Mental Autonomy and Mental Action

Open to the Public
Nador u. 15
Tuesday, March 14, 2017 - 5:30pm
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Tuesday, March 14, 2017 - 5:30pm to 6:00pm

I will have two central goals in the first part of this talk, which explores the relevance of latest research on mind-wandering for theories of consciousness. First, conceptually, and in opposition to what many philosophers following Descartes and Kant traditionally have liked to believe, I will argue for the claim that conscious thought actually is a subpersonal process, only rarely a form of mental action, but rather an unintentional form of mental behaviour, and demonstrably for more than two thirds of our conscious life-time. The paradigmatic, standard form of conscious thought is non-agentive, it lacks veto-control, and involves an unnoticed loss of epistemic agency and goal-directed causal self-determination on the level of mental content. Second, I present an empirical hypothesis: There will be a detectable self-representational blink (SRB), a small time window I which we are blind to ourselves, namely, when shifting from one phenomenal self-model or “unit of identification” (UI) to the next. Alluding to the well-studied phenomenon of the attentional blink (Raymond, Shapiro, and Arnell, 1992, Shapiro, Raymond, and Arnell, 1997), the notion of a “self-representational blink” refers to the fact that we are typically not able to consciously experience the actual moment of transition from mindful, present-oriented self-awareness to the identification with the “protagonist” of a daydream, the content of the self-model in autobiographical planning, etc. Phenomenologically, the SRB is characterized by a brief loss of self-awareness, followed by an involuntary shift in the phenomenal UI; functionally, we can describe it as a failure of attentional and/or cognitive self-control. The empirical prediction is that subjects should be blind to self-related stimuli during the SRB, and my main hope is that the audience can help in developing novel experimental paradigms to test this hypothesis.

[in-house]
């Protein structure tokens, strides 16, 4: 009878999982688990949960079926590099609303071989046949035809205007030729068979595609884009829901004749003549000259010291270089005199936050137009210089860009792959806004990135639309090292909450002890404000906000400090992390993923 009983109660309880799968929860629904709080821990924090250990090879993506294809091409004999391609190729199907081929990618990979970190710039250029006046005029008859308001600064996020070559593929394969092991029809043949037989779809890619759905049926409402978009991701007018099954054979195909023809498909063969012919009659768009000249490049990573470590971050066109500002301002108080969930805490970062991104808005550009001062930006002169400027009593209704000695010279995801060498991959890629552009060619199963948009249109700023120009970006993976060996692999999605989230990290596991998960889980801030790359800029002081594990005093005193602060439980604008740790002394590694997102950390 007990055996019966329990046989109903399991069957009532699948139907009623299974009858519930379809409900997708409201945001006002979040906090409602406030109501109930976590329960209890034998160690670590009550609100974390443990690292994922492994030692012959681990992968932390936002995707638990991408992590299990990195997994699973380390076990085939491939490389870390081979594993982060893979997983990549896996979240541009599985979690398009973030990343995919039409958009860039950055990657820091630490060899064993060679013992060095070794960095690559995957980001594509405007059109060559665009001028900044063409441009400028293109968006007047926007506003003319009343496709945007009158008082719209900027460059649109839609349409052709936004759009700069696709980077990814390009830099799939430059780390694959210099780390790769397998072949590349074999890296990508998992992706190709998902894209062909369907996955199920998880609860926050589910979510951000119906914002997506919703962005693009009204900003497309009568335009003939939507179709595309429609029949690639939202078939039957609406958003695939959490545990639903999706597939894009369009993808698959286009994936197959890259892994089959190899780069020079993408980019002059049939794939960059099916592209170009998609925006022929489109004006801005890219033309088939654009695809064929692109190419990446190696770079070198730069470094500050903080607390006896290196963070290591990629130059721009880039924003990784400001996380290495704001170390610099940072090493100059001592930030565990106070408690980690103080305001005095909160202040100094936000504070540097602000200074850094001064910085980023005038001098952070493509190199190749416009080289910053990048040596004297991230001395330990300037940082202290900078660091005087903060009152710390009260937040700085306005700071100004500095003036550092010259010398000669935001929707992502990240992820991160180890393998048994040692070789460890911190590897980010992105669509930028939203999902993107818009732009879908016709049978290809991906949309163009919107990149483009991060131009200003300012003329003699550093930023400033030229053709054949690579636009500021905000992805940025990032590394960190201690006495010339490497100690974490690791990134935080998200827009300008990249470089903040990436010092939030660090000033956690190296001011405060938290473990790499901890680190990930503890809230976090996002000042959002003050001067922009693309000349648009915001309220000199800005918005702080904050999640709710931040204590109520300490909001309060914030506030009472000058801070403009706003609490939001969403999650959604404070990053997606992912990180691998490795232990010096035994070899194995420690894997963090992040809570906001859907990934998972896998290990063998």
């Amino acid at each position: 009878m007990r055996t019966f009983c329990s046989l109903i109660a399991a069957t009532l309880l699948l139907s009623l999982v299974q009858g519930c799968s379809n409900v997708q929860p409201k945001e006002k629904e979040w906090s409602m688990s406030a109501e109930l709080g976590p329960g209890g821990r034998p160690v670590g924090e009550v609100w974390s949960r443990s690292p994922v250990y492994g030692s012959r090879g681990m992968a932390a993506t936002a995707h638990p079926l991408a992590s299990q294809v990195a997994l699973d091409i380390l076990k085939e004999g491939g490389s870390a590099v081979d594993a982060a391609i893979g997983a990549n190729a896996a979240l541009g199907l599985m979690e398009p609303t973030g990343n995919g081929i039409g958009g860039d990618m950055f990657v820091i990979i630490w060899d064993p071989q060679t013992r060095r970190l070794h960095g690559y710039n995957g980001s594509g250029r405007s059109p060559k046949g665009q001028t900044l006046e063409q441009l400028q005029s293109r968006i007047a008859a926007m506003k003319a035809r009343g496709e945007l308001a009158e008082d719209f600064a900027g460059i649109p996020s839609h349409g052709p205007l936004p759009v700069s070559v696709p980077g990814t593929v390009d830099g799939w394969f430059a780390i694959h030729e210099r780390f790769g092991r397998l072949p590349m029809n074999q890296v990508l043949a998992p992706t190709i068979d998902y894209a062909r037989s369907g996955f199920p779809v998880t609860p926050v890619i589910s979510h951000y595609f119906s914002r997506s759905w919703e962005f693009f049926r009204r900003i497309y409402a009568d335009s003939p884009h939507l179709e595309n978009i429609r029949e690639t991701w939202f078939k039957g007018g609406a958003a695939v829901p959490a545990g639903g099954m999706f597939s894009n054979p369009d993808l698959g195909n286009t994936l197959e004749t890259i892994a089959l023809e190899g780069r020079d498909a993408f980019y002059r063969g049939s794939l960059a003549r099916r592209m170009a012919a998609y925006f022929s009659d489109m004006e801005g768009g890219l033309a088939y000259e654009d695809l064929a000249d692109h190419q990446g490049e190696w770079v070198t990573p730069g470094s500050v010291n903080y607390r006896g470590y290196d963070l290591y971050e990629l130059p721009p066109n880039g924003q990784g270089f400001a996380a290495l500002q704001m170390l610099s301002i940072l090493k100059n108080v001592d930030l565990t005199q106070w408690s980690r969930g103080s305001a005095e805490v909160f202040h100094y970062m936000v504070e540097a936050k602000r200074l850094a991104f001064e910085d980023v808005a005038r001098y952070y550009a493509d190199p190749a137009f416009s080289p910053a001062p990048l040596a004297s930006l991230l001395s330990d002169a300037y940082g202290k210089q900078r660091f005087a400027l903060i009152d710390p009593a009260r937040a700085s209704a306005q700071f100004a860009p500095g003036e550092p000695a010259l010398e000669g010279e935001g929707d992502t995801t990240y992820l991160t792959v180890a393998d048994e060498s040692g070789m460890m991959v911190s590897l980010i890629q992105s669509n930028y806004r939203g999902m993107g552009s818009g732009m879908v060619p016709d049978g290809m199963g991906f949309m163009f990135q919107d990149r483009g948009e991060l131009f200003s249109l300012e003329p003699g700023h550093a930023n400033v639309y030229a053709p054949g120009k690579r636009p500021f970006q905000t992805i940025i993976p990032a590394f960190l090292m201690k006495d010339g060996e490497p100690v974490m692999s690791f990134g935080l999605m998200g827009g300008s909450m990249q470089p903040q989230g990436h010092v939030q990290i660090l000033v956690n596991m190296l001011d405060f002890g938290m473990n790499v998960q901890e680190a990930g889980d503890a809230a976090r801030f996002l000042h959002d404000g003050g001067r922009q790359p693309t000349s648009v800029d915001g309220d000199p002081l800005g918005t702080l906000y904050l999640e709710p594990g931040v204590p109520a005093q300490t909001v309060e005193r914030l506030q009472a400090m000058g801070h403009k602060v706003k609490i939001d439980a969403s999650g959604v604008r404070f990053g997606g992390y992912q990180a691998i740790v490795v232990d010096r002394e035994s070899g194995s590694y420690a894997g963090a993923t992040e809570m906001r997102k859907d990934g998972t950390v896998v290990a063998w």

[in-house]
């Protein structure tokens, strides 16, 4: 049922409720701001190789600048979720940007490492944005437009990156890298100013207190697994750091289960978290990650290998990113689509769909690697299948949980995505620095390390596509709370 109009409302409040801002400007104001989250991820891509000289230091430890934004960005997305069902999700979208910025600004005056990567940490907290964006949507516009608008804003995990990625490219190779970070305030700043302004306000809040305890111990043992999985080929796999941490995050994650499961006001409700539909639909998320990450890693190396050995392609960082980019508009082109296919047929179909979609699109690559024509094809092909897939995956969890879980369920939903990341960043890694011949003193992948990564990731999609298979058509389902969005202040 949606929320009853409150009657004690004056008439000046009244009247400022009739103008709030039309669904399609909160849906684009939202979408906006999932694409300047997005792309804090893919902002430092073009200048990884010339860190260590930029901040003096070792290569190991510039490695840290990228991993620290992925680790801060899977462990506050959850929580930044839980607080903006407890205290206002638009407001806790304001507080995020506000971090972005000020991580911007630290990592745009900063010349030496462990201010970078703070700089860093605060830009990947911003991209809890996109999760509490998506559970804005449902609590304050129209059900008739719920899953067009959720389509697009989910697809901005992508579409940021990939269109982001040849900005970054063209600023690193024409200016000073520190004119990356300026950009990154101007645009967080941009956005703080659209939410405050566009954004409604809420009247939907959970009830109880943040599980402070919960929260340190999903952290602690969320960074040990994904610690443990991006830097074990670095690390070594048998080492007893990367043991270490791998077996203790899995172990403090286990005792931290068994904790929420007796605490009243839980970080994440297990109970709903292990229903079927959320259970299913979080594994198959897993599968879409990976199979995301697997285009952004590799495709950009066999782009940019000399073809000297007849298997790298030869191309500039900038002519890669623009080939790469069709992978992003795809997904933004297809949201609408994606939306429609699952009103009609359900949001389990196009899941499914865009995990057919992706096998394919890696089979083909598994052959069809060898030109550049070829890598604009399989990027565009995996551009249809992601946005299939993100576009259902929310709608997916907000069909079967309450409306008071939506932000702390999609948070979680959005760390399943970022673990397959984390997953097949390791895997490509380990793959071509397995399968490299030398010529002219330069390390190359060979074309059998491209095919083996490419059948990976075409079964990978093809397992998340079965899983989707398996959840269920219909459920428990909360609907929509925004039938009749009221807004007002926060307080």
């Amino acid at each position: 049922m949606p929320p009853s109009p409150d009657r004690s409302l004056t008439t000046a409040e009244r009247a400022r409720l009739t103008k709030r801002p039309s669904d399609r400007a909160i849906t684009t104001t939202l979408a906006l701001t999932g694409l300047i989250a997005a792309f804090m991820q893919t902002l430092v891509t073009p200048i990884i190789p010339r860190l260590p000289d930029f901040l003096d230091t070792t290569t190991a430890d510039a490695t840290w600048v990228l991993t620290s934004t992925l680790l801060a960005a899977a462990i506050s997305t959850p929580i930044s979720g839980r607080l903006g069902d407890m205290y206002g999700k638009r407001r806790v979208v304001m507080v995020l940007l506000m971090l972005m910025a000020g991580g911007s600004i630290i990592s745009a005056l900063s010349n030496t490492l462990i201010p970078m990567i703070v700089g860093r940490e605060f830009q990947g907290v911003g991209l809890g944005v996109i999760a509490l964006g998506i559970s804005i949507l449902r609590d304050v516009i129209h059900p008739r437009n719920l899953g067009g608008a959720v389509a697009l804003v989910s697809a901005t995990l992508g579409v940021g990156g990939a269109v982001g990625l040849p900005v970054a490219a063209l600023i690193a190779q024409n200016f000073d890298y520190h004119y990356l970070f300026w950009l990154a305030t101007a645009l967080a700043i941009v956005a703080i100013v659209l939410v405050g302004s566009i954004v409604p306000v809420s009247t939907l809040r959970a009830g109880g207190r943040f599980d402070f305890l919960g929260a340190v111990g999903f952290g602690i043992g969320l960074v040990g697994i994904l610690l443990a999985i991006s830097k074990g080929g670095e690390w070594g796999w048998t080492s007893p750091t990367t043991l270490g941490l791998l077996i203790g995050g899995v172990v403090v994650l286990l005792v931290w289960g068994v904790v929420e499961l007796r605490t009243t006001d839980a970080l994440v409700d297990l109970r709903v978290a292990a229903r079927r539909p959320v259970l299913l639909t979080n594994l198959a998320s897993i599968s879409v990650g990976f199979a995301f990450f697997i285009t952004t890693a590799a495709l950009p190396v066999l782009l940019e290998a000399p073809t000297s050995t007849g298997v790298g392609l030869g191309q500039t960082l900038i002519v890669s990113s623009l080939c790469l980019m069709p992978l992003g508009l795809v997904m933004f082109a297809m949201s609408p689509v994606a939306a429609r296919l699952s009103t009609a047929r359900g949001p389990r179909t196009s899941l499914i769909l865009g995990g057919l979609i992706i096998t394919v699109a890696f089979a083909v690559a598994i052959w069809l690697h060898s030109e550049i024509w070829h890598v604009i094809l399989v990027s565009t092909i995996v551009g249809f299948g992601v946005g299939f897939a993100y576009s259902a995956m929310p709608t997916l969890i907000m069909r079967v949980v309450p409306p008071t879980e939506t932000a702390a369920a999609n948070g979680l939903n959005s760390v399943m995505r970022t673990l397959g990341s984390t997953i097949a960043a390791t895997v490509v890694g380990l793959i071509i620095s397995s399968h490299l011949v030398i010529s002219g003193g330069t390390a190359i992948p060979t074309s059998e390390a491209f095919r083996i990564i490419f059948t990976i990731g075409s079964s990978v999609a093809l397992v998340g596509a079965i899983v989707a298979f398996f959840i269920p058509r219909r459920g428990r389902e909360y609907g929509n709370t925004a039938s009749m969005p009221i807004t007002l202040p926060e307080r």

If time allows, I will also take a closer look at the concept of “mental action” in the second part. Can we conceptually accommodate mental actions under a predictive processing approach? My main positive claim will be that mental action is the predictive control of effective connectivity, where what is predicted is the epistemic value of states integrated into the phenomenal self-model under counterfactual outcomes.